20.5M Americans Will Bet $1.8B on World Cup (But Not on Qatar Vs Ecuador)

By | November 17, 2022

Some 20.5 million Americans are expected to place at least one bet on the FIFA World Cup, which kicks off Sunday. That’s 8% of the adult population.

World Cup
Christian Pulisic, above, is one of the bright hopes of American soccer, and millions of Americans will be backing him and his teammates when the World Cup kicks off Sunday, according to the AGA. (Image: MLS Soccer)

The American Gaming Association (AGA) predicts that those eight-percenters will fork out a collective $1.8 billion wagering on the tournament, which is the most bet-upon event globally.

That’s an average spend of $87.80 each. Although how many will risk their hard-earned on the damp squib of an opener, Qatar versus Ecuador, remains to be seen.

They’re far more likely to take a patriotic gamble on USA’s first game against Wales. It’s a game the team should win and are +150 to do so.

For perspective, the AGA estimates that Americans wagered $7.6 billion on last year’s Super Bowl, which is one game, as opposed to 64.

Post-PASPA World Cup

What is clear is this is the first World Cup where many Americans will have the opportunity to bet legally. The last one kicked off in Russia in June 2018, just one month after the US Supreme Court overturned PASPA, the federal prohibition on sports betting.

In the ensuing years, 28 states have regulated and licensed wagering on sports, bringing the total to 31 (three had legal betting predating PASPA).

Today, legal wagering is available to 132 million Americans in their home states, compared to only 10 million during the 2018 World Cup.

As the first World Cup with widespread availability of legal sports betting, this will certainly be the most bet-upon soccer event ever in the US,” said AGA Senior Vice President Casey Clark.

With more than half of all American adults having access to legal betting options in their home market, legal sports betting will deepen American fan engagement in the most-watched sporting event in the world,” he added.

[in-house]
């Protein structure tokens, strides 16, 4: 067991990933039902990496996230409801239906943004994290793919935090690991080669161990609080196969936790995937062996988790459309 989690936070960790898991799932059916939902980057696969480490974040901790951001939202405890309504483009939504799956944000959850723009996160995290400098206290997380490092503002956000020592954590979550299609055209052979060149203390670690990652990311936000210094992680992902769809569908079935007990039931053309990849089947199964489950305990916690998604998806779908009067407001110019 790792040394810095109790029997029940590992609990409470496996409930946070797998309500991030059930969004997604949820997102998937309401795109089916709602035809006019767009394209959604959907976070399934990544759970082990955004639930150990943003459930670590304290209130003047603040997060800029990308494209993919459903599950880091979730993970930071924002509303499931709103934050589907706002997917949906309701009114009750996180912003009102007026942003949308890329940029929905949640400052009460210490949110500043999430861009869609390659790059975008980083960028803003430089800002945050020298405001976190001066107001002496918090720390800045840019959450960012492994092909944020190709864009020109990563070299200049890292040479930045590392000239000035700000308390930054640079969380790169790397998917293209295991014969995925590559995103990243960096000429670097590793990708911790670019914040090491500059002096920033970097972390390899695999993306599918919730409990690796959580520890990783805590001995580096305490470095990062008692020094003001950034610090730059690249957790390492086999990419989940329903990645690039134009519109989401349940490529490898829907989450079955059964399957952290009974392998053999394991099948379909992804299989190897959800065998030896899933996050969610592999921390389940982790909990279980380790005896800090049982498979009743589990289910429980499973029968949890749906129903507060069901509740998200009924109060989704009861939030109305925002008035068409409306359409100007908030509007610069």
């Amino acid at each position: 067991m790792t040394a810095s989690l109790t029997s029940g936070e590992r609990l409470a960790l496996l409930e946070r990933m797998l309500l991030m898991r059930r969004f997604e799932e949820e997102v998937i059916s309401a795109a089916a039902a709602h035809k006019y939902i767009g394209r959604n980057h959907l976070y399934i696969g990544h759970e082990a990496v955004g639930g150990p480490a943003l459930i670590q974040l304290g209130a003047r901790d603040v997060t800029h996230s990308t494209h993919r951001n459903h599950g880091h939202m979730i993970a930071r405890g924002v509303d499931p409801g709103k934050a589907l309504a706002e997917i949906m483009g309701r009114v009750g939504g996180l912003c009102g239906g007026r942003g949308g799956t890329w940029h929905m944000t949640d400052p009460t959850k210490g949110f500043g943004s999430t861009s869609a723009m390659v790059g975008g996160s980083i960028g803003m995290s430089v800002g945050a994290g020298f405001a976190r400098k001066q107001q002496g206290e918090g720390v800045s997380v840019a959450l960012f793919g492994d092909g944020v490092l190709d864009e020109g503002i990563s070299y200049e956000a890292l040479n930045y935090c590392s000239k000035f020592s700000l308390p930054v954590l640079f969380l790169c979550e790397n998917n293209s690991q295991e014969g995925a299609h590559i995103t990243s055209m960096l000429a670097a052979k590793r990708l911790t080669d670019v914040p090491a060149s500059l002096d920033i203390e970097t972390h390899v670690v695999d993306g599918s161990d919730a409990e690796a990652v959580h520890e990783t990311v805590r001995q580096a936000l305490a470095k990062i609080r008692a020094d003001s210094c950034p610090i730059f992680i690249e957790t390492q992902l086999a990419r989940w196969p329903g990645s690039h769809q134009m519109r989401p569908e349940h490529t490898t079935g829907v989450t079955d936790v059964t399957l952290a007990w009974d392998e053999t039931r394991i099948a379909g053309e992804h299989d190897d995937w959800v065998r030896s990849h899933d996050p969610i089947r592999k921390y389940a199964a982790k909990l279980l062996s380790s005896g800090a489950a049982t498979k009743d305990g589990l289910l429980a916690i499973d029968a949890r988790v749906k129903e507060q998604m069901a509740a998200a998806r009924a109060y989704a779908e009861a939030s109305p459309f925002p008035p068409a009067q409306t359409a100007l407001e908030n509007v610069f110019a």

Opportunities to gamble aside, the figures also highlight that Americans are increasingly embracing a sport that was once derided for its low-scores, flip-flopping players, and the mind-numbing possibility that a game might end in a draw.

Or at least a growing portion of Americans are embracing it. To the rest, those barriers still apply.

Spirit of ’14

American interest in the World Cup perhaps peaked in 2014. That was thanks to a gritty run into the Round of 16 by a team that simply refused believe in its own limitations. Belgium, currently ranked at number two in the world by FIFA, needed extra time to beat a team brimming with courage and spirit.

In 2018, American interest flatlined because the US National Team failed to qualify for the tournament.

The team struggled in the group stage to qualify for this World Cup, too. But coach Gregg Berhalter has since opted for an injection of youth, and there is some real creativity in its forward line, with Pulisic, Reyna, and Aaronson.

This team is very capable of progressing into the Round of 16. But the odds of it winning the World Cup are a frosty +100,000.

Still, stranger things have happened. And 24% of those surveyed by the AGA said they would put their money on it.

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